While none of us would deny our pleasure in our evening strolls, Kimchi is by far the most appreciative of the freedoms of this newly found space. Running to his heart content, he is more than pleased to be off his leash. Trevor and I, on the other hand, enjoy the breathtaking views of the city-nightlife.

November 16, 2007

Ducksu Sports Day

Yet another fun-filled day at Ducksu Middle School: Sport's Day. The grade 7 and 8 students were thrilled; no classes. The grade 9 students were exultant; senior year competition. But, most of all the teachers were elated; no marking, discipline or planning. Really, a win-win situation.

Miss. Kim and I proudly posing in our 3-4 homeroom shirts. As part of the senior's competition each class strives to create the most unique homeroom shirt. Our shirts brilliantly say, in all the collective grade nine wisdom,'ap' or 'front'. And, the back, which is equally as impressive reads, 'dwee' or 'back'.

Five grade 9 boys cuddle as they watch the grade 7 and 8's battle in tug-of-war. Notice the beautiful pink skirt worn by the smirking student in the middle. And, below three girls pretend to be shy as I snap a picture of them waiting for the parent/teacher race to begin.

November 14, 2007

Congratulations Troy and Sonja. We wish you the best!

November 9, 2007

Korean + English = Konglish

For those of you who have been following our adventures for the past year you should remember the unique topic of Konglish. And, for those of you who have better things to do than read our constant ramblings or who may have a short term memory, much like my own, here is a little refreshment.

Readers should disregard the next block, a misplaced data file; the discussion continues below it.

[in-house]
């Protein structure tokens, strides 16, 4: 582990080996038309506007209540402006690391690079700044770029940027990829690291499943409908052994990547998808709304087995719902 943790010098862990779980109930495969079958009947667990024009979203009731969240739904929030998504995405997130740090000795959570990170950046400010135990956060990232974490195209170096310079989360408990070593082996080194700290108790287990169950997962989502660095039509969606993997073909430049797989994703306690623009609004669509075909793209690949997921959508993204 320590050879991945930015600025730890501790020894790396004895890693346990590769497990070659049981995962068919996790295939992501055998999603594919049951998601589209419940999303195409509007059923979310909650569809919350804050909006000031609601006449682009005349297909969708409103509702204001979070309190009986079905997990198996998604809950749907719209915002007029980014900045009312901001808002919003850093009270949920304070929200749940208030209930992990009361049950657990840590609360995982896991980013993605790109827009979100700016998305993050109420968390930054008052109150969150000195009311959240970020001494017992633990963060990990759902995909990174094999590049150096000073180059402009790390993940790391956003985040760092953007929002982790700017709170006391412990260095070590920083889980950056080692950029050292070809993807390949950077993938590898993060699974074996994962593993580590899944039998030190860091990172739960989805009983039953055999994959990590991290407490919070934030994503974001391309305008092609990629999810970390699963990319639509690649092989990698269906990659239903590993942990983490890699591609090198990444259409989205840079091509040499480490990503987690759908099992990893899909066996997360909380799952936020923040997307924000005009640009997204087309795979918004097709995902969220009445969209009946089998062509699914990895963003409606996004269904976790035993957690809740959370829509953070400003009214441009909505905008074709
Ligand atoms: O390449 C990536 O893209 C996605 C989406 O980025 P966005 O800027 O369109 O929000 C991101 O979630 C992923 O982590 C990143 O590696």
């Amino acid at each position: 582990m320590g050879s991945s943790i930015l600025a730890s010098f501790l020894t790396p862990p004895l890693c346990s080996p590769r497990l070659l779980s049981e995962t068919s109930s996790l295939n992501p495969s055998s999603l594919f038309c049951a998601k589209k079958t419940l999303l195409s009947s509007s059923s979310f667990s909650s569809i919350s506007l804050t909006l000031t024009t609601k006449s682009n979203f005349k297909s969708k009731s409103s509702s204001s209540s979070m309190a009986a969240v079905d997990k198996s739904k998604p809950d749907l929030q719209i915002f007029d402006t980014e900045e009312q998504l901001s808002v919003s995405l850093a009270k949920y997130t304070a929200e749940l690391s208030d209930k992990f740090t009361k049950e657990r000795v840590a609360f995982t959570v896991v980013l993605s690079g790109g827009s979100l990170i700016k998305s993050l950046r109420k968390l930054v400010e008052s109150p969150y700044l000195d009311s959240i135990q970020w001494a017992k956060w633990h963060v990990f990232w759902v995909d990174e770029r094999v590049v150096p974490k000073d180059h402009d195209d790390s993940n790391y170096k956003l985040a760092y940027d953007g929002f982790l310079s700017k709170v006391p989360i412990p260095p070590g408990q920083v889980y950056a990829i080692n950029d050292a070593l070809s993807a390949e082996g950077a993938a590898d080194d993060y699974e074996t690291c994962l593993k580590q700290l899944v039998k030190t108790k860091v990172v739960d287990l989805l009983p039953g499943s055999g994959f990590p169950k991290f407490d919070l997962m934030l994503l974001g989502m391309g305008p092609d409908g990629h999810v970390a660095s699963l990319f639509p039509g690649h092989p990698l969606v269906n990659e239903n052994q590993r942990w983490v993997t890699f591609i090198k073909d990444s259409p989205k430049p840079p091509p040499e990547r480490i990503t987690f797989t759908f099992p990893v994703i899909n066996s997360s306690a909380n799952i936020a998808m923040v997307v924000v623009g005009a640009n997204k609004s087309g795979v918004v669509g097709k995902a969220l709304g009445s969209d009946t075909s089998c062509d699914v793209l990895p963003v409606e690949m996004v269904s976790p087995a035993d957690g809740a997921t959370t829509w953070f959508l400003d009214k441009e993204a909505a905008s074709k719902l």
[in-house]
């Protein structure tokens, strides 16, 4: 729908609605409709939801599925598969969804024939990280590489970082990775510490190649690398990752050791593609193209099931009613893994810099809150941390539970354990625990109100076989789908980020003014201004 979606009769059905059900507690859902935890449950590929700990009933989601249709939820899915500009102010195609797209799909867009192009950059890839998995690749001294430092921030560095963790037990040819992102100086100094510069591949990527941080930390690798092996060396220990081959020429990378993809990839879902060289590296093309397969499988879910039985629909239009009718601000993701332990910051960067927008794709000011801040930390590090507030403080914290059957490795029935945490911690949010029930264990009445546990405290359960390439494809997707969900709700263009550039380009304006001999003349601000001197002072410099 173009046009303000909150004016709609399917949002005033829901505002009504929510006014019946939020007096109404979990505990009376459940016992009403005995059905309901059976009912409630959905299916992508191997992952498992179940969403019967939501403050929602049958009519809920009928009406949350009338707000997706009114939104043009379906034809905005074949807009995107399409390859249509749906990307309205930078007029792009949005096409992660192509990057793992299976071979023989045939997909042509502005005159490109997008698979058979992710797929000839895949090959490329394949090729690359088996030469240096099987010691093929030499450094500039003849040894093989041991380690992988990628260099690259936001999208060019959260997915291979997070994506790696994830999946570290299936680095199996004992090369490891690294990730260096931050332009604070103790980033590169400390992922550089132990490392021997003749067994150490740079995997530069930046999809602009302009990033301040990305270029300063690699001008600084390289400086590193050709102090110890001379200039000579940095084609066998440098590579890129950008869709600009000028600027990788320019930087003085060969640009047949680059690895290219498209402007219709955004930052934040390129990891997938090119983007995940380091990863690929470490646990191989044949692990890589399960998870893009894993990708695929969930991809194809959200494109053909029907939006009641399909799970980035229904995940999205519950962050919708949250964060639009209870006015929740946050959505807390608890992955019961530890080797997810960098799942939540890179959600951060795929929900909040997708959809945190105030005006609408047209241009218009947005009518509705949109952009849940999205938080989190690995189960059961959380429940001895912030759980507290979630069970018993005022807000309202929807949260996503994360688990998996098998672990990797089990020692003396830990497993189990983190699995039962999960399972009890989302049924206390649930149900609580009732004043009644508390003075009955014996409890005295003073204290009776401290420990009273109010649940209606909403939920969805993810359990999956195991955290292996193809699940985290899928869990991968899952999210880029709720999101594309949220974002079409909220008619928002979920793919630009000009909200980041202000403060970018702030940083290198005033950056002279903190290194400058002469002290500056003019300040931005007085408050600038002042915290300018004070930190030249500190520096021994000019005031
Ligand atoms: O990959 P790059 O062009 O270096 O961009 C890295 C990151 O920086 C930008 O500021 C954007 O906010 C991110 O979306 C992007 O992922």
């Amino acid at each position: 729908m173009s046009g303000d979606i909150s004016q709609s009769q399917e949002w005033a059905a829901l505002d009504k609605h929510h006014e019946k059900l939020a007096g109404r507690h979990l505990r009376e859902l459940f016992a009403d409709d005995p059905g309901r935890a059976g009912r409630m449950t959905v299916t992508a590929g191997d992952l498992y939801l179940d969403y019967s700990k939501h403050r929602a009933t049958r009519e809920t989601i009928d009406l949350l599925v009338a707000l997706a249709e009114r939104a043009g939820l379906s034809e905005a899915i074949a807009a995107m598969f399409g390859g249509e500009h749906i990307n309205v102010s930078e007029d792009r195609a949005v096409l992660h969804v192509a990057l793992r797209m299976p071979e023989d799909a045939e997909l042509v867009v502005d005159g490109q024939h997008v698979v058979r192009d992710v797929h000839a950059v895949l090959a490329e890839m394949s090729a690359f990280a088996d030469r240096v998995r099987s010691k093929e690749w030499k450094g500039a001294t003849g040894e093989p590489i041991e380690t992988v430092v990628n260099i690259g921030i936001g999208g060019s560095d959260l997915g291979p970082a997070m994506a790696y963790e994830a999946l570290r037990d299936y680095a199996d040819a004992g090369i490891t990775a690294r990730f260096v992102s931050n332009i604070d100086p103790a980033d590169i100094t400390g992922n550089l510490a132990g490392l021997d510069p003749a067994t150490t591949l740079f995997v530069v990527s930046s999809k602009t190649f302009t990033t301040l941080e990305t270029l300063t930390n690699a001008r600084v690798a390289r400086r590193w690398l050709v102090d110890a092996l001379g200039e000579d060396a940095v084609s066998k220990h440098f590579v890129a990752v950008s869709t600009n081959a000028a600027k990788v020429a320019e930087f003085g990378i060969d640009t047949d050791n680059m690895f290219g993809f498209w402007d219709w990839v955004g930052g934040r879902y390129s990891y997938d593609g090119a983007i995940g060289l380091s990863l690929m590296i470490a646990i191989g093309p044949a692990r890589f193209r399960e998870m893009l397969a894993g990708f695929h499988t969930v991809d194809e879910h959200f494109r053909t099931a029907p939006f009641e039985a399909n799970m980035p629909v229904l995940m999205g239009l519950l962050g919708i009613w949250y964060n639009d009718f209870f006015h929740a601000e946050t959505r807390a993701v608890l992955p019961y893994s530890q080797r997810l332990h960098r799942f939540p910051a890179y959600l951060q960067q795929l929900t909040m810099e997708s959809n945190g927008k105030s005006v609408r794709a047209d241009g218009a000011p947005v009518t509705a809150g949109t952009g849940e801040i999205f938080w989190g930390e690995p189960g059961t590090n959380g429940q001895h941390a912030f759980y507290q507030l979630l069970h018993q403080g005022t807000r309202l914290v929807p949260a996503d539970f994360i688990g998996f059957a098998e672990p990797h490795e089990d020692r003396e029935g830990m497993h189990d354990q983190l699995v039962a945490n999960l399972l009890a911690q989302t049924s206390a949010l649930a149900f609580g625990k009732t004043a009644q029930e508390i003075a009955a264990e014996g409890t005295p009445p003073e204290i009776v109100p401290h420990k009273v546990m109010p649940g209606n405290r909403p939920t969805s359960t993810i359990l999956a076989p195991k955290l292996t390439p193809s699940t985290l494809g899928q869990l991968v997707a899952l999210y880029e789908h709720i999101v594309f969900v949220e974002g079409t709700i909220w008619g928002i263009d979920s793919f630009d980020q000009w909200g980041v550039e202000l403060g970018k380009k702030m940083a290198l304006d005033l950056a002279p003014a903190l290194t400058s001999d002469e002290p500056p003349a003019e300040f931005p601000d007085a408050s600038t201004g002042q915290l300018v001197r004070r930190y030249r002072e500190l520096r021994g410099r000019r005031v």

• Konglish is a mix between the Korean language (Hangul) and the English language, as the title suggests.
We may be slow at picking up Hangul but we have mastered the art of Konglish. Here are a few treats for those of you who enjoy the effects of merging cultures.

-This disater happened when my students decided that they wanted to make a class shirt. They wanted text on the back. Instead of asking me to proofread, they sent the draft off to the printers. Hence the result.-

-And my personal favorite. Call it as you may, but I find this notebook hilarious. Any casual conversation is not complete without, "I'm on my way to poo-poo. It's a sort of emergency situation!"-

November 3, 2007

Heung-In Elementary's Sports Day

The other week, my school's grade 5 and 6 students participated in a sports day. The day consisted of many simple group sports like jump rope, giant ball toss and everyone's favorite, soccer.

I, Trevor, would love to say that my student took first at the end of the day, or even that they placed in the top 3, but that would be a lie. In reality I think they were somewhere near the bottom of the barrel, like last place. None the less, I firmly believe that my student are super fun and not to mention, good looking. That must count for something, right?

November 2, 2007


Suraksan, not to be confused with Soraksan, (which we visited earlier this Fall) was a beautiful and somewhat unanticipated day hike. We set out to hike a well trodden trail in Northern Seoul one Sunday afternoon and after being turned away from the mountain (who knew that dogs were not allowed on mountains, go figure) we ended up on this alternative hike so close to our old home in Seoul.Along with Mike and Kris, and what felt like every Korean in Seoul, we rambled on up to the top for a great view, a delicious melon popsicle and the discovery that Buddhists first invented the monkey trio: see-no-evil, hear-no-evil, and speak-no-evil, who is, I'm sorry to say, missing in action.